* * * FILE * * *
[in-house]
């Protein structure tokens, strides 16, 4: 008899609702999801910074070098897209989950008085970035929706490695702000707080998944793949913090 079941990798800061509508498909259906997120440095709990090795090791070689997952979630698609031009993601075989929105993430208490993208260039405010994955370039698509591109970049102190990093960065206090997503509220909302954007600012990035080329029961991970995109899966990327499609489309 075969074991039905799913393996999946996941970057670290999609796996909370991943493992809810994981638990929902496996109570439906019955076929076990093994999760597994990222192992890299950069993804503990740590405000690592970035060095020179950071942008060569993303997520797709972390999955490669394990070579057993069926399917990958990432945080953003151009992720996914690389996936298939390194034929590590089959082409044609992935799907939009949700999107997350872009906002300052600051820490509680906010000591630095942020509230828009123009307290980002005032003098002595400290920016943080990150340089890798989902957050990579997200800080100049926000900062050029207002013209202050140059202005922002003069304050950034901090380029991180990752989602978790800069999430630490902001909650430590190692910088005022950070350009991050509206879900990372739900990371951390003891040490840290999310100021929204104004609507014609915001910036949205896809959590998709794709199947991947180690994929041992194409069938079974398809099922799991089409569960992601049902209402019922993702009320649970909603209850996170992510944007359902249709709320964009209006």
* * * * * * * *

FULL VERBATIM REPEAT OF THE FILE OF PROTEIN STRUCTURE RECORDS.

[in-house]
């Protein structure tokens, strides 16, 4: 008899609702999801910074070098897209989950008085970035929706490695702000707080998944793949913090 079941990798800061509508498909259906997120440095709990090795090791070689997952979630698609031009993601075989929105993430208490993208260039405010994955370039698509591109970049102190990093960065206090997503509220909302954007600012990035080329029961991970995109899966990327499609489309 075969074991039905799913393996999946996941970057670290999609796996909370991943493992809810994981638990929902496996109570439906019955076929076990093994999760597994990222192992890299950069993804503990740590405000690592970035060095020179950071942008060569993303997520797709972390999955490669394990070579057993069926399917990958990432945080953003151009992720996914690389996936298939390194034929590590089959082409044609992935799907939009949700999107997350872009906002300052600051820490509680906010000591630095942020509230828009123009307290980002005032003098002595400290920016943080990150340089890798989902957050990579997200800080100049926000900062050029207002013209202050140059202005922002003069304050950034901090380029991180990752989602978790800069999430630490902001909650430590190692910088005022950070350009991050509206879900990372739900990371951390003891040490840290999310100021929204104004609507014609915001910036949205896809959590998709794709199947991947180690994929041992194409069938079974398809099922799991089409569960992601049902209402019922993702009320649970909603209850996170992510944007359902249709709320964009209006």